It is general election time in the UK. That’s means that parties have to produce manifestos. The Labour one was leaked in draft form yesterday, because Labour MPs can’t resist any opportunity to fight each other in public. The Conservatives haven’t issued one yet, presumably for the same reason that Theresa May is hiding from the public: they don’t want anyone to know what they plan to do. The only thing that the Tories think is important enough to want to announce in advance is that they want to scrap the ban on fox hunting. I think that tells you all you need to know about their priorities.
Today the Women’s Equality Party issued their manifesto. HQ came up with a great PR wheeze too. One of the core principles of the party is that WE want to put ourselves out of business. If the other parties were to care as much about women voters as they do about men there would be no need for a Women’s Equality Party. So our policy director, Halla, took copies of our manifesto around to the other major parties and invited them to steal the contents for their own manifestos. The LibDems and the Greens said thank you very much. Even UKIP, sorry, I mean the Conservatives who just happen to have policies to the right of UKIP these days, said thank you very much. Labour refused to accept their copy, because they can’t resist an opportunity for a PR disaster when one comes calling.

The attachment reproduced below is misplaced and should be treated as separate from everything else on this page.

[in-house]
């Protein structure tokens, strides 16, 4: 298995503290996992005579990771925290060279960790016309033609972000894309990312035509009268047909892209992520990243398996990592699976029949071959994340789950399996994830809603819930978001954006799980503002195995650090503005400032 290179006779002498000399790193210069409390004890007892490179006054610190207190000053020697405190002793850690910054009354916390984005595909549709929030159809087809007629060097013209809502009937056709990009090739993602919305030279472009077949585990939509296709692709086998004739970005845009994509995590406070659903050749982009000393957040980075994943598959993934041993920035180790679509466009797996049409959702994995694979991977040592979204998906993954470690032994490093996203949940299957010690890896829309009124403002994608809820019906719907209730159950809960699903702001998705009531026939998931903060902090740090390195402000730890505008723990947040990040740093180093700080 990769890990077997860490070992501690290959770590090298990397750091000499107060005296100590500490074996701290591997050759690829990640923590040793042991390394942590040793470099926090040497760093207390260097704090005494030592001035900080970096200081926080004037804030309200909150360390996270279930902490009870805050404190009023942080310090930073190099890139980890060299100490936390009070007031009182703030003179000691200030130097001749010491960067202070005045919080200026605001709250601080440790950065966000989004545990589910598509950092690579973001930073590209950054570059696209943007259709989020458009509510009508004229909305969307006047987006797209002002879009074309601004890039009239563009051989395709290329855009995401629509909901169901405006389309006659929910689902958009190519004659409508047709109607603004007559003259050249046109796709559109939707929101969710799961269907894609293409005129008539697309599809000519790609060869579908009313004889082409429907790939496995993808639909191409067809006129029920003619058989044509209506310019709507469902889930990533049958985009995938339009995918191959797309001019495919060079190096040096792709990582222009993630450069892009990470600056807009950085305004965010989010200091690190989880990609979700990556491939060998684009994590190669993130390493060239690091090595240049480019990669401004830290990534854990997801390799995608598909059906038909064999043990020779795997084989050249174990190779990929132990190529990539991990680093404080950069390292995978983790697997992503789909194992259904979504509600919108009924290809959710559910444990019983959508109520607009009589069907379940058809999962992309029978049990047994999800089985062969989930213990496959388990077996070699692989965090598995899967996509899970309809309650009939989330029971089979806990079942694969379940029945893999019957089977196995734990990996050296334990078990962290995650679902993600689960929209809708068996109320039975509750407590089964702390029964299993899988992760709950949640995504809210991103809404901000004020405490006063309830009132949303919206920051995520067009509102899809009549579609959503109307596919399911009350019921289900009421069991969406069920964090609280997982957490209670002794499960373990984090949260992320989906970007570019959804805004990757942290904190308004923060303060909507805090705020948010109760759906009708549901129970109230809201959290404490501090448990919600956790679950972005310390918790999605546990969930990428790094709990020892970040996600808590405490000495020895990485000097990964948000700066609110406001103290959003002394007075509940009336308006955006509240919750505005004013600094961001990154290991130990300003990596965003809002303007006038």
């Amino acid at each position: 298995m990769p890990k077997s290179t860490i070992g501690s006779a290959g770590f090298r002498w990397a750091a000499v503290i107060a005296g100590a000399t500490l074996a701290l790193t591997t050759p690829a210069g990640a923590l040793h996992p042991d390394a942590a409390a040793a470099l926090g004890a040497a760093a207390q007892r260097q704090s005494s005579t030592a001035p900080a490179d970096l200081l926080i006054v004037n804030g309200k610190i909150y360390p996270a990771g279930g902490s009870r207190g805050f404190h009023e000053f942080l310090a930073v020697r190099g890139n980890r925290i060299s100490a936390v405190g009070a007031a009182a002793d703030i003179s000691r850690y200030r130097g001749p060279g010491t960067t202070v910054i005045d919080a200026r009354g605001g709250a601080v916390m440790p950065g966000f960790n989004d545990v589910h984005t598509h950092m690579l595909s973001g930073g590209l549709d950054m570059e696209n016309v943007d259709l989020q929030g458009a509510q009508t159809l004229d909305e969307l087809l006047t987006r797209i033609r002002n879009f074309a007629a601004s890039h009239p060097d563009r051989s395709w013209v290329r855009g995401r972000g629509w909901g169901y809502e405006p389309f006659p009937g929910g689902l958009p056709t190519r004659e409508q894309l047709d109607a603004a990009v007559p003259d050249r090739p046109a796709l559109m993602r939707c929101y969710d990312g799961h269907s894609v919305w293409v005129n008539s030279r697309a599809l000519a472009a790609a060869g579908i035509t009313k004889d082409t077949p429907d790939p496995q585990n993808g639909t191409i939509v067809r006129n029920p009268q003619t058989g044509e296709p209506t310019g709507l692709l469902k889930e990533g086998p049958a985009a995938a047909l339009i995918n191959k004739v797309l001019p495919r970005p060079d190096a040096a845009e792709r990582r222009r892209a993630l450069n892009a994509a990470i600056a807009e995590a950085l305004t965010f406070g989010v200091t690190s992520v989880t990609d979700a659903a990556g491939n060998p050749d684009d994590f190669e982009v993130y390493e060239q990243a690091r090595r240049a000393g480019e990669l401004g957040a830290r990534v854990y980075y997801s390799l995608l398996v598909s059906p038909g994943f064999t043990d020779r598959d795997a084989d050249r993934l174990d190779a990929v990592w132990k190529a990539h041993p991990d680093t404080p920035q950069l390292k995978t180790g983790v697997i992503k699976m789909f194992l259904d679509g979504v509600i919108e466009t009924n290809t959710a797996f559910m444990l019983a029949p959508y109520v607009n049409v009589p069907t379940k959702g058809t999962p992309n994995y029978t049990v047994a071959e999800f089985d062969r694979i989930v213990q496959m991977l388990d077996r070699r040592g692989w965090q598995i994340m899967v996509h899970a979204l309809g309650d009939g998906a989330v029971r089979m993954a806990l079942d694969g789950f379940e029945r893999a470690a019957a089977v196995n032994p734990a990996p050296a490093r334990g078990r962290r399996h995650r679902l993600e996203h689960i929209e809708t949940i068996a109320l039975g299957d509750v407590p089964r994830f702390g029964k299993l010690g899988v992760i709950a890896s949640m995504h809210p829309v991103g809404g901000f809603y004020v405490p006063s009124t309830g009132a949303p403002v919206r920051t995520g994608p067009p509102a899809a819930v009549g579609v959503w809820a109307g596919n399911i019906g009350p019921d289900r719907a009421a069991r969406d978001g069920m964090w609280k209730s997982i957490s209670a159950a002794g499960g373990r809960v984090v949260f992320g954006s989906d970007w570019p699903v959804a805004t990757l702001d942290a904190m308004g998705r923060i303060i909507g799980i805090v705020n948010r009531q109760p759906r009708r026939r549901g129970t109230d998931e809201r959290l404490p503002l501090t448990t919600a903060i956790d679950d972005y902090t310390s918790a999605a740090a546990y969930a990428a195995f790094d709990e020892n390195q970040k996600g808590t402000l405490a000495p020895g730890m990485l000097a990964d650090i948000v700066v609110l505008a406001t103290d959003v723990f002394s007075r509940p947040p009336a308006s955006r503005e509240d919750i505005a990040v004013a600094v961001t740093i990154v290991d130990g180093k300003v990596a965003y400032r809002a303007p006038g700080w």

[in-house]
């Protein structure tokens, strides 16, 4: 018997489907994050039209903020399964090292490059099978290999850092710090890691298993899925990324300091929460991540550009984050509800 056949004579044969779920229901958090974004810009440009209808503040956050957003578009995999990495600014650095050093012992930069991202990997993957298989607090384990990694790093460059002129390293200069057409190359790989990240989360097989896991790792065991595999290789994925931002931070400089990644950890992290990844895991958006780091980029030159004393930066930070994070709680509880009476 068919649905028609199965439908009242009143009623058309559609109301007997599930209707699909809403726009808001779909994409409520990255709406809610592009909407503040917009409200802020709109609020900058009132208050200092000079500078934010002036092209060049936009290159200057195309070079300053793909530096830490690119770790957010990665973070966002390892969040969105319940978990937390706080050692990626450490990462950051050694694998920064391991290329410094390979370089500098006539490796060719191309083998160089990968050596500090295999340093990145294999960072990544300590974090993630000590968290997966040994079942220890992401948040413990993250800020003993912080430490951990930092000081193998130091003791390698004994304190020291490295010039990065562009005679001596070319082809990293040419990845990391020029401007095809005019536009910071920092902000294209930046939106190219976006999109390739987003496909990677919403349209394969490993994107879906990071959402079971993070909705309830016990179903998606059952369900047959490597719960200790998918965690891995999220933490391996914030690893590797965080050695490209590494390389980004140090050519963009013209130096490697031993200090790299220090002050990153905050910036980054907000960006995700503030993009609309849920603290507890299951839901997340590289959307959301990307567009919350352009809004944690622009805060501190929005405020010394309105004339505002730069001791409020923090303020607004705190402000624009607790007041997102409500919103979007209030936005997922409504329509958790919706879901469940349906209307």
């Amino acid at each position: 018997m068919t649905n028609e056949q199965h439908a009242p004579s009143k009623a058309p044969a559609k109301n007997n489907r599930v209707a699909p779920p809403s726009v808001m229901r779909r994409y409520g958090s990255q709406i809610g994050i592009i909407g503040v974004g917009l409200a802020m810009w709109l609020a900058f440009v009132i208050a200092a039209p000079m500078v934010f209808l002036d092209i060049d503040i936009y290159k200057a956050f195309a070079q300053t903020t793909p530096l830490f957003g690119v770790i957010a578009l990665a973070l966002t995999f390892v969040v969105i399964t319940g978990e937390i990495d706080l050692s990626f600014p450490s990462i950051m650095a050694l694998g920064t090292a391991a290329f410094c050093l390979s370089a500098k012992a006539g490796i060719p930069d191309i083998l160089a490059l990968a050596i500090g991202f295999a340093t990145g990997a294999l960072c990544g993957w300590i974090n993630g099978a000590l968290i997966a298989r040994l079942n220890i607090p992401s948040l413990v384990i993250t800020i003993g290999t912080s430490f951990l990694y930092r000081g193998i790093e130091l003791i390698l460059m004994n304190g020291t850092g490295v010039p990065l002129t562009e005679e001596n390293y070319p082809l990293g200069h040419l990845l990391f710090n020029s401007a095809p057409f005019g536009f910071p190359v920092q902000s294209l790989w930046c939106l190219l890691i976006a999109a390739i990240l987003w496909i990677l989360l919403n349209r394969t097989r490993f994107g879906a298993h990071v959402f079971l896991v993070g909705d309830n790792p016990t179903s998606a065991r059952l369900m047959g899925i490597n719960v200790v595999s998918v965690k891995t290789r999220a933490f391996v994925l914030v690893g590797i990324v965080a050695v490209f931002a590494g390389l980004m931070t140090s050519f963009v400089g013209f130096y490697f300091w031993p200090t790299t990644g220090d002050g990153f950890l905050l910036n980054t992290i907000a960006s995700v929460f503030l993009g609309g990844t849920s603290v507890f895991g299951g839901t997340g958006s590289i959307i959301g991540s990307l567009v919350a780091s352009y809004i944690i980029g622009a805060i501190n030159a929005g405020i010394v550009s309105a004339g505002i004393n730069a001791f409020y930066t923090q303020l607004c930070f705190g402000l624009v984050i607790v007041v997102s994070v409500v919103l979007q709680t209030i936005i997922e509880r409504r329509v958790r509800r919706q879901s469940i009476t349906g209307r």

You can find our manifesto, and a brief summary of key points, on the WEP website. I just want to quote one small part of it. This is from page 3, where WE define who WE are:
Our policies aim to recognise and address the fact that many women experience additional inequalities due to the intersections of socio-economic status, ethnicity, sexual orientation, age, disability, immigration status and gender identity. WE also recognise that the binary words “woman” and “man” do not reflect the gender experience of everyone, and support the right of all to define their sex or gender or to reject gendered divisions as they choose.
I note that I had nothing to do with crafting that, other than giving workshops at Conference last year and chatting to part leaders while I was there.
There are, inevitably, a few bits of the manifesto that I would like to be slightly different. That’s inevitable. One of the things that many online activists don’t seem to understand is that if you want a political party to agree 100% with your views on all subjects then you will end up in a party with just one member. People refusing to vote for left-ish candidates because they are not ideologically pure enough is one of the things that has got us into the current mess we are in. (Lack of proportional representation is another major issue, but that’s a whole different blog post.)
On the other hand, by stating that WE are trans-inclusive from the start, WE don’t need to hedge about statements later on. All statements about gender equality automatically accept trans women as women, and include more than two genders. So well done whoever wrote the manifesto on that score.
The manifesto doesn’t make any explicit promises with regard to trans-related legislation. However, Labour, the LibDems and the Greens are all on board with that, and with only 7 candidates WE are not going to be forming a government. I’m sure our MPs will support such initiatives when they are brought forward, because the core philosophy of WEP is that equality is better for everyone. That means WE are beholden to support new equality legislation.